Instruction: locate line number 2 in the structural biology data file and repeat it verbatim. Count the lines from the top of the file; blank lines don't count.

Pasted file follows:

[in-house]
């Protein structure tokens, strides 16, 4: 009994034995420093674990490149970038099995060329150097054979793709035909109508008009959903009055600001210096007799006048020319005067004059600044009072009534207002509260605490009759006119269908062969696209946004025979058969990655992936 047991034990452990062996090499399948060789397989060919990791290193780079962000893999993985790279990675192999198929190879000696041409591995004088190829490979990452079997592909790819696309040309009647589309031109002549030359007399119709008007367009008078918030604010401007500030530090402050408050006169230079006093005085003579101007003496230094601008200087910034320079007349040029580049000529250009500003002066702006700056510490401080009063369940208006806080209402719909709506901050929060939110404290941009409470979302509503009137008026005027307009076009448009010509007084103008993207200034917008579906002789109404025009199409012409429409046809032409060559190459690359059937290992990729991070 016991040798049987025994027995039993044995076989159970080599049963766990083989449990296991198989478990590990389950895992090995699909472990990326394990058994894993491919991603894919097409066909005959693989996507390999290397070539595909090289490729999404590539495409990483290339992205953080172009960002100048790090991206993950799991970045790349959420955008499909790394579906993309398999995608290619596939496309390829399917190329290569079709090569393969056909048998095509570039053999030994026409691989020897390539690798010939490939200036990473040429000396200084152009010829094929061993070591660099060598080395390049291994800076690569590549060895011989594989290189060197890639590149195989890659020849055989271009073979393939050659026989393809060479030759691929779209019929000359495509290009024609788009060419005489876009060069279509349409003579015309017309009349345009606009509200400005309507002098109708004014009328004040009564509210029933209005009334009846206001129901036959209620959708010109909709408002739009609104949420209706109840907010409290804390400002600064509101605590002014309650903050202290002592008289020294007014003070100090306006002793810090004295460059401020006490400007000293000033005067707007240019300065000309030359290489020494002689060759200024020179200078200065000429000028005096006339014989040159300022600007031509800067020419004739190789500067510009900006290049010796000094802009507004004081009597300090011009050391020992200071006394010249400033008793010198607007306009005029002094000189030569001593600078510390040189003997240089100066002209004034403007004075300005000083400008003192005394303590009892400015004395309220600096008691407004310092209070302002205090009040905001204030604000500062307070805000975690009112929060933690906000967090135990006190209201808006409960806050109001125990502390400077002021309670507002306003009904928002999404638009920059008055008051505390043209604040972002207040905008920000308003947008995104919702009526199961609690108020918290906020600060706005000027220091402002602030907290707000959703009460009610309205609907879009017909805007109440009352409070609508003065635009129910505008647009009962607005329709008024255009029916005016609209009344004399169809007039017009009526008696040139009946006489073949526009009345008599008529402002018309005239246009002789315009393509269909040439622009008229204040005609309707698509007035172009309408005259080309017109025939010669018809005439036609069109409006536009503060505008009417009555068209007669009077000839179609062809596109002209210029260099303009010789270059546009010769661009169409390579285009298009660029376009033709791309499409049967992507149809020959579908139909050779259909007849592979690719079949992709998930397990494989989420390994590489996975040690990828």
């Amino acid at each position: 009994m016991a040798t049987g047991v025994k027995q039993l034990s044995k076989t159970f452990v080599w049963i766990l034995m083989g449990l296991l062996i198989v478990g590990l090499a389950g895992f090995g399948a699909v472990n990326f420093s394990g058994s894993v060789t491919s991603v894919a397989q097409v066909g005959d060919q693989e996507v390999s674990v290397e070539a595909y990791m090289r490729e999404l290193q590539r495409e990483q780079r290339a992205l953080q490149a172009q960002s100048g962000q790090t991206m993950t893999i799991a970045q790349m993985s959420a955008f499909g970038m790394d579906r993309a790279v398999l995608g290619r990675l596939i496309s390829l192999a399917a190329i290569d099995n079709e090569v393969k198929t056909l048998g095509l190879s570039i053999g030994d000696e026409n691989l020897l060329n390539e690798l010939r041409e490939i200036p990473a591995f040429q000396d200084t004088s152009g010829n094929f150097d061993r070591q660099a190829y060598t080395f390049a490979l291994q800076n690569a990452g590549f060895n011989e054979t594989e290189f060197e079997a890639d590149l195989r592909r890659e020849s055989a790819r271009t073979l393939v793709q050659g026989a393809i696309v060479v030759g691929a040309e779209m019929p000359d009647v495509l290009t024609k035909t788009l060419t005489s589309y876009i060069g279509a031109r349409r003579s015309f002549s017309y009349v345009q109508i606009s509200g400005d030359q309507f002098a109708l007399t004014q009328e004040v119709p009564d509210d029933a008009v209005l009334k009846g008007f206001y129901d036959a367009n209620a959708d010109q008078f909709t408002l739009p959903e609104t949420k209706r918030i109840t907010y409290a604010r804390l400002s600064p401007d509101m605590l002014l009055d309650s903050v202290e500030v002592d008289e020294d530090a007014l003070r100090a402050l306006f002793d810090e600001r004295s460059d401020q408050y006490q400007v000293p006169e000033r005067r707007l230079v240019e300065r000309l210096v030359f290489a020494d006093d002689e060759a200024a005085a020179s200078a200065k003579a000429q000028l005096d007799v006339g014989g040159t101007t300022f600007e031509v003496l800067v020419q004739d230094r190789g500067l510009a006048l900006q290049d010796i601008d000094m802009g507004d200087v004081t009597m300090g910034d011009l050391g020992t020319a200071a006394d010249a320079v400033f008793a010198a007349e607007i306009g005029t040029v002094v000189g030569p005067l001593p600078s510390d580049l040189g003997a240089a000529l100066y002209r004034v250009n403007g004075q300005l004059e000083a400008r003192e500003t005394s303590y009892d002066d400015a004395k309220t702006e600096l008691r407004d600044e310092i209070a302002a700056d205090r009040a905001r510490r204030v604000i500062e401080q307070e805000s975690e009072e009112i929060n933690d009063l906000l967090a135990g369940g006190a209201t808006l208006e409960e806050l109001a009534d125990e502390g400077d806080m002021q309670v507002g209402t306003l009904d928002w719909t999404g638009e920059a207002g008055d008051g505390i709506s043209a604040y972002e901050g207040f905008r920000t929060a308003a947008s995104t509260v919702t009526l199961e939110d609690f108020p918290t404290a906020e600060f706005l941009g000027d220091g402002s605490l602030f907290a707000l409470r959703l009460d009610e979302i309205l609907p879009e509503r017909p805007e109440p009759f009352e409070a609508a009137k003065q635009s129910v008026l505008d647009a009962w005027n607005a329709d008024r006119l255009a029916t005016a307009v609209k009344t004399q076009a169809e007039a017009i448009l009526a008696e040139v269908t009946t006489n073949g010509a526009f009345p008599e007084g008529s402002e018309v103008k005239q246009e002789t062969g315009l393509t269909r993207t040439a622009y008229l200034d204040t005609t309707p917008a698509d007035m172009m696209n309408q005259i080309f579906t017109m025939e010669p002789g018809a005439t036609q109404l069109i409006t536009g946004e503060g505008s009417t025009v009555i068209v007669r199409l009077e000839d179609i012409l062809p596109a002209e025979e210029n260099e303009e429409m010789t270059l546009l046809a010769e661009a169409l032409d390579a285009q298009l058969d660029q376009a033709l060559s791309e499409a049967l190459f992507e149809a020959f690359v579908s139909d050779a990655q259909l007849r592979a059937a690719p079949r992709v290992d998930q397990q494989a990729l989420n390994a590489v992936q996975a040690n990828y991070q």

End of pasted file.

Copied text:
């Protein structure tokens, strides 16, 4: 009994034995420093674990490149970038099995060329150097054979793709035909109508008009959903009055600001210096007799006048020319005067004059600044009072009534207002509260605490009759006119269908062969696209946004025979058969990655992936 047991034990452990062996090499399948060789397989060919990791290193780079962000893999993985790279990675192999198929190879000696041409591995004088190829490979990452079997592909790819696309040309009647589309031109002549030359007399119709008007367009008078918030604010401007500030530090402050408050006169230079006093005085003579101007003496230094601008200087910034320079007349040029580049000529250009500003002066702006700056510490401080009063369940208006806080209402719909709506901050929060939110404290941009409470979302509503009137008026005027307009076009448009010509007084103008993207200034917008579906002789109404025009199409012409429409046809032409060559190459690359059937290992990729991070 016991040798049987025994027995039993044995076989159970080599049963766990083989449990296991198989478990590990389950895992090995699909472990990326394990058994894993491919991603894919097409066909005959693989996507390999290397070539595909090289490729999404590539495409990483290339992205953080172009960002100048790090991206993950799991970045790349959420955008499909790394579906993309398999995608290619596939496309390829399917190329290569079709090569393969056909048998095509570039053999030994026409691989020897390539690798010939490939200036990473040429000396200084152009010829094929061993070591660099060598080395390049291994800076690569590549060895011989594989290189060197890639590149195989890659020849055989271009073979393939050659026989393809060479030759691929779209019929000359495509290009024609788009060419005489876009060069279509349409003579015309017309009349345009606009509200400005309507002098109708004014009328004040009564509210029933209005009334009846206001129901036959209620959708010109909709408002739009609104949420209706109840907010409290804390400002600064509101605590002014309650903050202290002592008289020294007014003070100090306006002793810090004295460059401020006490400007000293000033005067707007240019300065000309030359290489020494002689060759200024020179200078200065000429000028005096006339014989040159300022600007031509800067020419004739190789500067510009900006290049010796000094802009507004004081009597300090011009050391020992200071006394010249400033008793010198607007306009005029002094000189030569001593600078510390040189003997240089100066002209004034403007004075300005000083400008003192005394303590009892400015004395309220600096008691407004310092209070302002205090009040905001204030604000500062307070805000975690009112929060933690906000967090135990006190209201808006409960806050109001125990502390400077002021309670507002306003009904928002999404638009920059008055008051505390043209604040972002207040905008920000308003947008995104919702009526199961609690108020918290906020600060706005000027220091402002602030907290707000959703009460009610309205609907879009017909805007109440009352409070609508003065635009129910505008647009009962607005329709008024255009029916005016609209009344004399169809007039017009009526008696040139009946006489073949526009009345008599008529402002018309005239246009002789315009393509269909040439622009008229204040005609309707698509007035172009309408005259080309017109025939010669018809005439036609069109409006536009503060505008009417009555068209007669009077000839179609062809596109002209210029260099303009010789270059546009010769661009169409390579285009298009660029376009033709791309499409049967992507149809020959579908139909050779259909007849592979690719079949992709998930397990494989989420390994590489996975040690990828």